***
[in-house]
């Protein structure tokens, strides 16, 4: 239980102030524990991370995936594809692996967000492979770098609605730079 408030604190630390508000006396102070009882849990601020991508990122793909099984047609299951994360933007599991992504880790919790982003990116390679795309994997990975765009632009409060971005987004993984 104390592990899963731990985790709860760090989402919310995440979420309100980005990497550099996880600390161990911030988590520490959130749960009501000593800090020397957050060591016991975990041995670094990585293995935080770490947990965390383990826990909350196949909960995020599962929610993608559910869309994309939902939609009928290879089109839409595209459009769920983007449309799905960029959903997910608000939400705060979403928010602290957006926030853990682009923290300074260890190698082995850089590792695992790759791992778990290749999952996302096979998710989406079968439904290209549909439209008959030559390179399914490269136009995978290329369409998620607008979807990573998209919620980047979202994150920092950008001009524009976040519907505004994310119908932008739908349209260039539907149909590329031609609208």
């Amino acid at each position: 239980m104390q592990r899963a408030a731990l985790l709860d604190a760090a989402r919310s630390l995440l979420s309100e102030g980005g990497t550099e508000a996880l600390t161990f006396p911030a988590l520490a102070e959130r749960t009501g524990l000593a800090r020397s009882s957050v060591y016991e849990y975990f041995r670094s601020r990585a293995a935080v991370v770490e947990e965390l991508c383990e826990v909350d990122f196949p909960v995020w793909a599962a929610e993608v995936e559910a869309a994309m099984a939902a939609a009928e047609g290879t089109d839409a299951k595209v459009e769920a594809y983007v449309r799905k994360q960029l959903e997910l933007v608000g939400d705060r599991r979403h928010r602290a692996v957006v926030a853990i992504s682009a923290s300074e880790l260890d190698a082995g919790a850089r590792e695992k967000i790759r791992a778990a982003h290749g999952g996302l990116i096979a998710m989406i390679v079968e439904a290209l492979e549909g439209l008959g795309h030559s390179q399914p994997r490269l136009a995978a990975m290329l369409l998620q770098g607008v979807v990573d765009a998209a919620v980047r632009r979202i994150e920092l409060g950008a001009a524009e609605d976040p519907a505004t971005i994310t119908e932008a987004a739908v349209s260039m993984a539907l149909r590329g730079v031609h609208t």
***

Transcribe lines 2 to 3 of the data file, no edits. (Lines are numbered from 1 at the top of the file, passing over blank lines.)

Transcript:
């Protein structure tokens, strides 16, 4: 239980102030524990991370995936594809692996967000492979770098609605730079 408030604190630390508000006396102070009882849990601020991508990122793909099984047609299951994360933007599991992504880790919790982003990116390679795309994997990975765009632009409060971005987004993984 104390592990899963731990985790709860760090989402919310995440979420309100980005990497550099996880600390161990911030988590520490959130749960009501000593800090020397957050060591016991975990041995670094990585293995935080770490947990965390383990826990909350196949909960995020599962929610993608559910869309994309939902939609009928290879089109839409595209459009769920983007449309799905960029959903997910608000939400705060979403928010602290957006926030853990682009923290300074260890190698082995850089590792695992790759791992778990290749999952996302096979998710989406079968439904290209549909439209008959030559390179399914490269136009995978290329369409998620607008979807990573998209919620980047979202994150920092950008001009524009976040519907505004994310119908932008739908349209260039539907149909590329031609609208």
């Amino acid at each position: 239980m104390q592990r899963a408030a731990l985790l709860d604190a760090a989402r919310s630390l995440l979420s309100e102030g980005g990497t550099e508000a996880l600390t161990f006396p911030a988590l520490a102070e959130r749960t009501g524990l000593a800090r020397s009882s957050v060591y016991e849990y975990f041995r670094s601020r990585a293995a935080v991370v770490e947990e965390l991508c383990e826990v909350d990122f196949p909960v995020w793909a599962a929610e993608v995936e559910a869309a994309m099984a939902a939609a009928e047609g290879t089109d839409a299951k595209v459009e769920a594809y983007v449309r799905k994360q960029l959903e997910l933007v608000g939400d705060r599991r979403h928010r602290a692996v957006v926030a853990i992504s682009a923290s300074e880790l260890d190698a082995g919790a850089r590792e695992k967000i790759r791992a778990a982003h290749g999952g996302l990116i096979a998710m989406i390679v079968e439904a290209l492979e549909g439209l008959g795309h030559s390179q399914p994997r490269l136009a995978a990975m290329l369409l998620q770098g607008v979807v990573d765009a998209a919620v980047r632009r979202i994150e920092l409060g950008a001009a524009e609605d976040p519907a505004t971005i994310t119908e932008a987004a739908v349209s260039m993984a539907l149909r590329g730079v031609h609208t």